This regimen is known as the Dutch protocol, after the famous Amsterdam gender clinic that pioneered the use of hormone suppression drugs in the 1990s to stave off the natural but (for those afflicted with gender dysphoria) undesired development of puberty. It is still common to hear clinicians and activists describe this as a fully reversible intervention that eases the patient’s distress and allows a period of reflection. In this account, the child has a “breathing space” before the fateful decision whether to begin irreversible cross-sex hormones or to cast off a trans identity as mistaken, and to cease hormone suppression so that puberty can take its course.
But this choice appears to be illusory. On the limited data available, almost all children who begin puberty blockers will go on to lifelong cross-sex hormones. If so, this intervention is not a pause but the first step on a pathway to lifelong medicalisation. And yet children in early puberty—girls as young as nine, and boys only slightly older—are expected to have the maturity to weigh the implications of saying yes to an intervention that may render them unable to have their own children and incapable of the sexual pleasure that is necessary to sustain intimate adult relationships.
Like many other gender clinics around the world, the Tavistock has been dispensing these puberty-blocking drugs without clarifying the purpose of this interruption of the physical, psychological, and social rites of passage that turn boys into men and girls into women. In her July 19th letter to the NHS England, Dr. Cass explained that “the most significant knowledge gaps [in the evidence base for paediatric transition] are in relation to treatment with puberty blockers, and the lack of clarity about whether the rationale for prescription is as an initial part of a transition pathway, or as a ‘pause’ to allow more time for decision making.”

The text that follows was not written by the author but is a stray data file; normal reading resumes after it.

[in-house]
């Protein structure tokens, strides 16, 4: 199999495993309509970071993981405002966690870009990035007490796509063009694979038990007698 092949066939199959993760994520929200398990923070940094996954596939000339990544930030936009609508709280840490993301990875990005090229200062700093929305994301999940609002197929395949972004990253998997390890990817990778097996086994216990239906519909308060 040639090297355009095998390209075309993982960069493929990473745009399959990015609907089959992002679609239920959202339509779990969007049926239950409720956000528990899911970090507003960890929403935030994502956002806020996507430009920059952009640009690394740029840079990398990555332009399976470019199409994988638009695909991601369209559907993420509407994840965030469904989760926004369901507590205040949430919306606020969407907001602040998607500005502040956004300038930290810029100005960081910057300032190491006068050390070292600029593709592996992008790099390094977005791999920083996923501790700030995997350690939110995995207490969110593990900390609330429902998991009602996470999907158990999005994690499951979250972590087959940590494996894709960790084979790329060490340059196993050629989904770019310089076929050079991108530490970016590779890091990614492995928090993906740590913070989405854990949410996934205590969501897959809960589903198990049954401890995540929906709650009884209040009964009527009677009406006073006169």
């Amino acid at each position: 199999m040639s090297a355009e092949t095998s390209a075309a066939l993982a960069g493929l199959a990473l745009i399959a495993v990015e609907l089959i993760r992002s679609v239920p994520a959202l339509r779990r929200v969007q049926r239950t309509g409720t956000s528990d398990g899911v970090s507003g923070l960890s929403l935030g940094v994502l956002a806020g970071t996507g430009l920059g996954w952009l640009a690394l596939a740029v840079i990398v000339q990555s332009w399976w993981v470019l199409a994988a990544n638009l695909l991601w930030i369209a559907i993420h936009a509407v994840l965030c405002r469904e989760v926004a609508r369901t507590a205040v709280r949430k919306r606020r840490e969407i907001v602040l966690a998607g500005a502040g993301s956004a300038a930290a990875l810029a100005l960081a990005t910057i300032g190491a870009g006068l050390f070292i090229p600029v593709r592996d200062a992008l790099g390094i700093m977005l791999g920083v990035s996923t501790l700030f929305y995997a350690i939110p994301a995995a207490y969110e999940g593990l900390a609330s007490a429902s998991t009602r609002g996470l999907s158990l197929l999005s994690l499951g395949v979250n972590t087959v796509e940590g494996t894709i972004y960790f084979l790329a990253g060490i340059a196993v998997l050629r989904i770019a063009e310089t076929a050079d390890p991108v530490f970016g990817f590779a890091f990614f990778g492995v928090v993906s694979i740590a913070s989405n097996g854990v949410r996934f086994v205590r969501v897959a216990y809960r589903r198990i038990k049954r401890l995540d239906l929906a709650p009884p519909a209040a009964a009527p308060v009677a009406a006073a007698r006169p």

Some of the side-effects of these drugs are known—children may miss out on the rapid increase in bone density that is normal in puberty, for instance—but much is unknown. And it seems possible that hormone suppression interferes with the very process of decision-making that it is supposed to enable. Gender activists often dismiss concerns about puberty blockers, claiming that these drugs have been used for many decades without arousing serious medical concerns. But in this regard, they’re referring to the use of such drugs to treat a condition known as central precocious puberty—whereby secondary sexual characteristics begin to appear before age eight in girls or age nine in boys. This is something quite different, because these children are allowed to resume development in sync with their peers, and are not directed toward a lifelong drug regime.
Dr. Cass identifies a crucial uncertainty: the effects of puberty blocking, and the absence of normal sex hormones, on the still developing adolescent brain:
We do not fully understand the role of adolescent sex hormones in driving the development of both sexuality and gender identity through the early teen years, so by extension we cannot be sure about the impact of stopping these hormone surges on psychosexual and gender maturation. We therefore have no way of knowing whether, rather than buying time to make a decision, puberty blockers may disrupt that decision-making process.